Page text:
Verse > Anthologies > T. R. Smith, ed. > Poetica Erotica: A Collection of Rare and Curious Amatory Verse
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T. R. Smith, comp.  Poetica Erotica: Rare and Curious Amatory Verse.  1921–22.
 
From Elegies: Book III. Elegia XIV.
By Ovid (43 B.C.–18 A.D.)
 
(Translated by Christopher Marlowe)

Ad amicam, si peccatura est, ut occulte peccet.

SEEING thou art fair, I bar not thy false playing,
But let not me, poor soul, know of thy straying.
Nor do I give thee counsel to live chaste,
But that thou would’st dissemble, when ’tis past.
She hath not trod awry, that doth deny it.        5
Such as confess have lost their good names by it.
What madness is’t to tell night-pranks by day?
And hidden secrets openly to bewray?
The strumpet with the stranger will not do,
Before the room be clear, and door put-to.        10
Will you make shipwreck of your honest name,
And let the world be witness of the same?
Be more advised, walk as a puritan,
And I shall think you chaste, do what you can.
Slip still, only deny it when ’tis done,        15
And, before folk, immodest speeches shun.
The bed is for lascivious toyings meet,
There use all tricks, and tread shame under feet.
When you are up and dressed, be sage and grave,
And in the bed hide all the faults you have.        20
Be not ashamed to strip you, being there,
And mingle thighs, yours ever mine to bear.
There in your rosy lips my tongue entomb,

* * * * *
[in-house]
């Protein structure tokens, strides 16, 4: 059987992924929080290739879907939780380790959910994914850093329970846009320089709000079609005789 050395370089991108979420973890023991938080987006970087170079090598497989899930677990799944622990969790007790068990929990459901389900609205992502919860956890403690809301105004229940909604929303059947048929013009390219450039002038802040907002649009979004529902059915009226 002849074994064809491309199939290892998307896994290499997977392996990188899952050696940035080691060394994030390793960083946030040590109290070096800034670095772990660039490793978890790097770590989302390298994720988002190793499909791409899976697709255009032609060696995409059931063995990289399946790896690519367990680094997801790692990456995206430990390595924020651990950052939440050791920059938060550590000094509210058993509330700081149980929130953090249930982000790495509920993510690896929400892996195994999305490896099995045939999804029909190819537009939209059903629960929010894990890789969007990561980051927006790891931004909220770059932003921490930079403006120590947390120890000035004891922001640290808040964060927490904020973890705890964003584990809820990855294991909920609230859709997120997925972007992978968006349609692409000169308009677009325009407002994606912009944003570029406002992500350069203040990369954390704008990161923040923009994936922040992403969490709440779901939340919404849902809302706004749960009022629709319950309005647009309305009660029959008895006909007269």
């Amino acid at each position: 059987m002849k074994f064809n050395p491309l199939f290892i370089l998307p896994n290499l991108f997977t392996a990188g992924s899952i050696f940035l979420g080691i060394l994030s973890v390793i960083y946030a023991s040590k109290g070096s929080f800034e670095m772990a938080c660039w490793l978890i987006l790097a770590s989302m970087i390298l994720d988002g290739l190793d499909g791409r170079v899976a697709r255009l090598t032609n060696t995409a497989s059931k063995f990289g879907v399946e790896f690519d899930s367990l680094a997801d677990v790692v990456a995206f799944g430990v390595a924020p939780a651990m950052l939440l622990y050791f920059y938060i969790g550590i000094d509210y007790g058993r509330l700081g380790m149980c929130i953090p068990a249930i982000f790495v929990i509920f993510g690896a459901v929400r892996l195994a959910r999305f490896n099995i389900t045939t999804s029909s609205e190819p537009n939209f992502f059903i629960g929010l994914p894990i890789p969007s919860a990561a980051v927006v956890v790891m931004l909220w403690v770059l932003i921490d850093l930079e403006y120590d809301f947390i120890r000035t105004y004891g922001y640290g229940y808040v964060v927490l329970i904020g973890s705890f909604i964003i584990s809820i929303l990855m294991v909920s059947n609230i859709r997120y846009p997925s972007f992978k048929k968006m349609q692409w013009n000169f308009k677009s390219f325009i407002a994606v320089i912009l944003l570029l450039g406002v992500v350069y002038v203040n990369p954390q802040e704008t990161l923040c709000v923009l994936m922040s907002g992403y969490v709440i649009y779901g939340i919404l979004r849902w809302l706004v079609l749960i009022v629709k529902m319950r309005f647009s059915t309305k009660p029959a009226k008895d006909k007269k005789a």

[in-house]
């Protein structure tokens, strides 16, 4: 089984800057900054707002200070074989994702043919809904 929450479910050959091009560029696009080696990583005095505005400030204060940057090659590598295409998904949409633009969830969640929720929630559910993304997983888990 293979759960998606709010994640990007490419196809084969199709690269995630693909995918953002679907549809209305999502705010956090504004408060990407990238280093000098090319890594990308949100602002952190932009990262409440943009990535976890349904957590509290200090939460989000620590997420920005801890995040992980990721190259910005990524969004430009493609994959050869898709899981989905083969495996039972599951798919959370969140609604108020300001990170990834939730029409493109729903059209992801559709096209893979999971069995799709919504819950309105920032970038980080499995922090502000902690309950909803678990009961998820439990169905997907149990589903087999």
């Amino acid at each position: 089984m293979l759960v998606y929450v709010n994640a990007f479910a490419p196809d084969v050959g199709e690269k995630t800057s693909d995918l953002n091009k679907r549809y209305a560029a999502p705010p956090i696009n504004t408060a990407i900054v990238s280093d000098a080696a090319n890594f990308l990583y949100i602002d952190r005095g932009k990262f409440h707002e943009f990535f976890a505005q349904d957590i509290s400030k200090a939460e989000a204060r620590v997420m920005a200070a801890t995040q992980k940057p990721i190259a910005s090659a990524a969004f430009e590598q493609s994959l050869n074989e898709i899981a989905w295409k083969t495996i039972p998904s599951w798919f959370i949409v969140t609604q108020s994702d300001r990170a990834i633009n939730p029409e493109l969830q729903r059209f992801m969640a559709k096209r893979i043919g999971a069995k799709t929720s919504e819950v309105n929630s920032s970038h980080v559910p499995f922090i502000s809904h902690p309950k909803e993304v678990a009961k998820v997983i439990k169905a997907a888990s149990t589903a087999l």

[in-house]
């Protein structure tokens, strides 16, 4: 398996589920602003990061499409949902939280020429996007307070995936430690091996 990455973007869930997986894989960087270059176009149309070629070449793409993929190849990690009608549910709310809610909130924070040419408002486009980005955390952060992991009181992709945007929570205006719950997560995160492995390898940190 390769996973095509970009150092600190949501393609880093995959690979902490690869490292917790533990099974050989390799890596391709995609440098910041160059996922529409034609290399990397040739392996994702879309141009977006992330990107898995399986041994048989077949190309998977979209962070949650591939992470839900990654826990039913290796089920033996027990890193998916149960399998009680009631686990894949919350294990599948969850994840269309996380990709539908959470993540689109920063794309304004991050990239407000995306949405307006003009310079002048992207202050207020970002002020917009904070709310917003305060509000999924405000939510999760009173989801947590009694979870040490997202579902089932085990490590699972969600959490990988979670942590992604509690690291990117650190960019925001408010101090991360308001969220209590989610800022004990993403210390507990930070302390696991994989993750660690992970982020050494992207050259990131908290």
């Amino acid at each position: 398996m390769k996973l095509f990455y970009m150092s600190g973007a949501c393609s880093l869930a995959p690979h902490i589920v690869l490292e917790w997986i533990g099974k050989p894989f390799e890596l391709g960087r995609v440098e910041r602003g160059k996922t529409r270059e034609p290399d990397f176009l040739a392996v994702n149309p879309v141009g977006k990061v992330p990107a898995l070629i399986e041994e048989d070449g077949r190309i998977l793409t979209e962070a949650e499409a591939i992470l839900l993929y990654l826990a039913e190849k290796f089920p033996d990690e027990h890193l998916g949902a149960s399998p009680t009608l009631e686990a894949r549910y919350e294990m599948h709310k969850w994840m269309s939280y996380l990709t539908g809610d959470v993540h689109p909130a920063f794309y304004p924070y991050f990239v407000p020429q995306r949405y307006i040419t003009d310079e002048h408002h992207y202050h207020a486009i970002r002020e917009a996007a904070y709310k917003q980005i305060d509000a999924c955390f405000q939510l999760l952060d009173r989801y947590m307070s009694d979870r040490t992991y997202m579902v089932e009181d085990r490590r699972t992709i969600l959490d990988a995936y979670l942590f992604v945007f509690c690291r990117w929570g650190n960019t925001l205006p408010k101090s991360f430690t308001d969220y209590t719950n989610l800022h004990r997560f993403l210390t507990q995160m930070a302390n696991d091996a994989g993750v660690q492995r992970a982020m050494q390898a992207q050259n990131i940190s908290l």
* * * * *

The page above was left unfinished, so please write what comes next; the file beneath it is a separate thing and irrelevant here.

Practise a thousand sports when there you come.
Forbear no wanton words you there would speak,        25
And with your pastime let the bedstead creak;
But with your robes put on an honest face,
And blush and seem as you were full of grace.
Deceive all; let me err; and think I’m right,
And like a wittol think thee void of slight.        30
Why see I lines so oft received and given?
This bed and that by tumbling made uneven?
Like one start up your hair tost and displaced,
And with a wanton’s tooth your neck new-rased.
Grant this, that what you do I may not see;        35
If you weigh not ill speeches, yet weigh me.
My soul fleets when I think what you have done,
And thorough every vein doth cold blood run.
Then thee whom I must love, I hate in vain,
And would be dead, but dead with thee remain.        40
I’ll not sift much, but hold thee soon excused.
Say but thou wert injuriously accused.
Though while the deed be doing you be took,
And I see when you ope the two-leaved book,
Swear I was blind; deny, if you be wise,        45
And I will trust your words more than mine eyes.
From him that yields, the palm is quickly got,
Teach but your tongue to say, “I did it not,”
And being justified by two words think
The cause acquits you not, but I that wink.        50
 
 
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